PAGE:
# Effective population size when the population sizes varies from season to season

Let's think of a species which has four generations per year and which population size changes from season to season so that the population size is 100 in summer, 200 in spring, 50 in autumn and 20 in winter for example. In such case, the effective population size $N_e$ can be calculated by:

$$N_e = \frac{n}{\sum_{i=1}^n\frac{1}{N_i}}$$

where $n$ is the number of generation per year (4 in my example) and each $N_i$ correspond to the population size in one season.

My question

Can you please provide an explanation of why this formula (based on the harmonic mean) holds true to define the effective population size?

source

This is derived from studying how heterozygosity changes over time. The standard equation for change in heterozygosity ($H$) with constant population size ($N$) is:

$H_t = \left(1 - \frac{1}{2N}\right)^tH_0$

When $N$ varies between generations you use the product of this formula:

$H_t = \left(1 - \frac{1}{2N_0}\right)\left(1 - \frac{1}{2N_1}\right)...\left(1 - \frac{1}{2N_{t-1}}\right)H_0 = \prod_{i=0}^{t-1}\left(1 - \frac{1}{2N_{i}}\right)H_0$

To get the overall $N_e$ you need to find the population size that gives the corresponding decrease in heterozygocity over t generations i.e:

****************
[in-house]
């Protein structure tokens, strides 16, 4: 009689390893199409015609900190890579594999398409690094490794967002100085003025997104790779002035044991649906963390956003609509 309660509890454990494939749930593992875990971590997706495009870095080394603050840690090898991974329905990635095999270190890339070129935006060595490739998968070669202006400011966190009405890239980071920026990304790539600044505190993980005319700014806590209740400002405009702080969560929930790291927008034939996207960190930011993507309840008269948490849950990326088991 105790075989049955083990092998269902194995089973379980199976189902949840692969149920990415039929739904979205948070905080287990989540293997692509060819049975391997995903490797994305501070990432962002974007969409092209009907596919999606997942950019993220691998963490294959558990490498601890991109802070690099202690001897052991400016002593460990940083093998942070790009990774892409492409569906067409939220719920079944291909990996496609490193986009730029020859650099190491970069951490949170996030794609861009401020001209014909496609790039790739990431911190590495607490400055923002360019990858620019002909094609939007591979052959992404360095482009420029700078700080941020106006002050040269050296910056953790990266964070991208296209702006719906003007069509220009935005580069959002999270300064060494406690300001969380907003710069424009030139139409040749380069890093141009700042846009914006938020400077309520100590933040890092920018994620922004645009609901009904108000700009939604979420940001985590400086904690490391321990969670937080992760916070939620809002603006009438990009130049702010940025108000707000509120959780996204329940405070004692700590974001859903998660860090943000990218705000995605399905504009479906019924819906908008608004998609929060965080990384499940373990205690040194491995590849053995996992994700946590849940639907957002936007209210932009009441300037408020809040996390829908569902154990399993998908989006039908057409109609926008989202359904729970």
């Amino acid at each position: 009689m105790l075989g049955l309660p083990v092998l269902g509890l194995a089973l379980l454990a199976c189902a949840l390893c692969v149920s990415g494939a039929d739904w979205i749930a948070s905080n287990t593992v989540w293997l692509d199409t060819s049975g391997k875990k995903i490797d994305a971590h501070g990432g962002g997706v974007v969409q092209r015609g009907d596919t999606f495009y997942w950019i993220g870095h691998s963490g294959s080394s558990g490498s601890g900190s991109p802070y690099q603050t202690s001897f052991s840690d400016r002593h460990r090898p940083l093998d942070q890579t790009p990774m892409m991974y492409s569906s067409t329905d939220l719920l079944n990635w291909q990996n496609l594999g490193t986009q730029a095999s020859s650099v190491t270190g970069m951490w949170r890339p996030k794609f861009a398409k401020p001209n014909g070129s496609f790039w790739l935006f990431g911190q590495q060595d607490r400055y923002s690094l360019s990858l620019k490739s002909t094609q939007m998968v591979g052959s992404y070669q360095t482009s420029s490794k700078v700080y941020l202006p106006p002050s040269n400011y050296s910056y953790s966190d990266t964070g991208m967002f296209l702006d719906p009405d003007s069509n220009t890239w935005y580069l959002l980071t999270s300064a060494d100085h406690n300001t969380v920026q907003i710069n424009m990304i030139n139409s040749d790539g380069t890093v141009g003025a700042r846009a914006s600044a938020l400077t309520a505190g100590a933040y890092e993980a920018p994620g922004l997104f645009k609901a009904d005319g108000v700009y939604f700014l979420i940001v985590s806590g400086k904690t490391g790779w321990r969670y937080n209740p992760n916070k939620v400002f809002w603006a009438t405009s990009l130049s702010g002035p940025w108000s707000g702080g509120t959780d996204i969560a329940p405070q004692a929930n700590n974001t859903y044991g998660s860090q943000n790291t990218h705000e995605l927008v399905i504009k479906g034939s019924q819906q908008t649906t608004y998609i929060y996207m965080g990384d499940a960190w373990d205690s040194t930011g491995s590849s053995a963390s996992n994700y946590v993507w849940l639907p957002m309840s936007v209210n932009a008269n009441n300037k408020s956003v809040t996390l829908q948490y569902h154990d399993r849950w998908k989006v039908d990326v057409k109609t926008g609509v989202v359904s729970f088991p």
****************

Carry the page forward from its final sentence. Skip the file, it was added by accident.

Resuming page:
$\left(1 - \frac{1}{2N_{e}}\right)^t = \prod_{i=0}^{t-1}\left(1 - \frac{1}{2N_{i}}\right)$

Rearranging gives:

$N_e = \frac{1}{2\left[1-\left[\prod_{i=0}^{t-1}\left(1 -\frac{1}{2N_{i}}\right)\right]^{1/t}\right]}$

This expression can be approximated by the harmonic mean, which is easy to verify with some toy data (you get small deviations if yearly population sizes are very small). The explanation given above can also be found in Hedrick (2009, p217ff), along with some nice examples that integrates the effects on effective population size from several factors.

• That was simple! Thanks a lot for this very good answer! Mar 15 '14 at 23:05
• Yes, and not very difficult to instead use the exact expression to calculate Ne when you have yearly population sizes. Mar 15 '14 at 23:10